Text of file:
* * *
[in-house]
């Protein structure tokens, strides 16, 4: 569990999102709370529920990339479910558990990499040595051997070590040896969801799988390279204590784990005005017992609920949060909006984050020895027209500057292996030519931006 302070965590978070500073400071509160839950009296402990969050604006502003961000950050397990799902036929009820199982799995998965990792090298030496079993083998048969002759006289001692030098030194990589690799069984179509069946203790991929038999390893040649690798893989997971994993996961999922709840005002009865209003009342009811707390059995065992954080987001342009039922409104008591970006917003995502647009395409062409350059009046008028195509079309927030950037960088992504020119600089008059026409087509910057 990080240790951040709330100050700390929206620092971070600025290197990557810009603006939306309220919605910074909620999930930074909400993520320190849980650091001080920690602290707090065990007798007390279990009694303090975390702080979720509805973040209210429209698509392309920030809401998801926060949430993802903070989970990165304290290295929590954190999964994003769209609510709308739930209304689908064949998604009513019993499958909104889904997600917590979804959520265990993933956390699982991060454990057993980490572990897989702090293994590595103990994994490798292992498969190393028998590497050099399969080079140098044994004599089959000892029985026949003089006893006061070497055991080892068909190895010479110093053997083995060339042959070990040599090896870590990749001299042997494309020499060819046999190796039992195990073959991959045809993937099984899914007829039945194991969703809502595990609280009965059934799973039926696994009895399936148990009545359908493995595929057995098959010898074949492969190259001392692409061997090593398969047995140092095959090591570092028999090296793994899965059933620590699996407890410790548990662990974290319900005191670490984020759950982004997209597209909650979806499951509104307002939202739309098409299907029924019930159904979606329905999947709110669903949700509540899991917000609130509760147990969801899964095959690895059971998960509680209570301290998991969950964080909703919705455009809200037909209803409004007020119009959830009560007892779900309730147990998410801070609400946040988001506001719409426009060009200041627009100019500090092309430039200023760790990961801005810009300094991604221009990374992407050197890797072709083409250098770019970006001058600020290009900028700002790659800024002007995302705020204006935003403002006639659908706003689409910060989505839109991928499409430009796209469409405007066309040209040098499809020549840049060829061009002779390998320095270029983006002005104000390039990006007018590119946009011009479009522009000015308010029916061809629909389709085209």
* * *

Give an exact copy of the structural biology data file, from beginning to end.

[in-house]
């Protein structure tokens, strides 16, 4: 569990999102709370529920990339479910558990990499040595051997070590040896969801799988390279204590784990005005017992609920949060909006984050020895027209500057292996030519931006 302070965590978070500073400071509160839950009296402990969050604006502003961000950050397990799902036929009820199982799995998965990792090298030496079993083998048969002759006289001692030098030194990589690799069984179509069946203790991929038999390893040649690798893989997971994993996961999922709840005002009865209003009342009811707390059995065992954080987001342009039922409104008591970006917003995502647009395409062409350059009046008028195509079309927030950037960088992504020119600089008059026409087509910057 990080240790951040709330100050700390929206620092971070600025290197990557810009603006939306309220919605910074909620999930930074909400993520320190849980650091001080920690602290707090065990007798007390279990009694303090975390702080979720509805973040209210429209698509392309920030809401998801926060949430993802903070989970990165304290290295929590954190999964994003769209609510709308739930209304689908064949998604009513019993499958909104889904997600917590979804959520265990993933956390699982991060454990057993980490572990897989702090293994590595103990994994490798292992498969190393028998590497050099399969080079140098044994004599089959000892029985026949003089006893006061070497055991080892068909190895010479110093053997083995060339042959070990040599090896870590990749001299042997494309020499060819046999190796039992195990073959991959045809993937099984899914007829039945194991969703809502595990609280009965059934799973039926696994009895399936148990009545359908493995595929057995098959010898074949492969190259001392692409061997090593398969047995140092095959090591570092028999090296793994899965059933620590699996407890410790548990662990974290319900005191670490984020759950982004997209597209909650979806499951509104307002939202739309098409299907029924019930159904979606329905999947709110669903949700509540899991917000609130509760147990969801899964095959690895059971998960509680209570301290998991969950964080909703919705455009809200037909209803409004007020119009959830009560007892779900309730147990998410801070609400946040988001506001719409426009060009200041627009100019500090092309430039200023760790990961801005810009300094991604221009990374992407050197890797072709083409250098770019970006001058600020290009900028700002790659800024002007995302705020204006935003403002006639659908706003689409910060989505839109991928499409430009796209469409405007066309040209040098499809020549840049060829061009002779390998320095270029983006002005104000390039990006007018590119946009011009479009522009000015308010029916061809629909389709085209």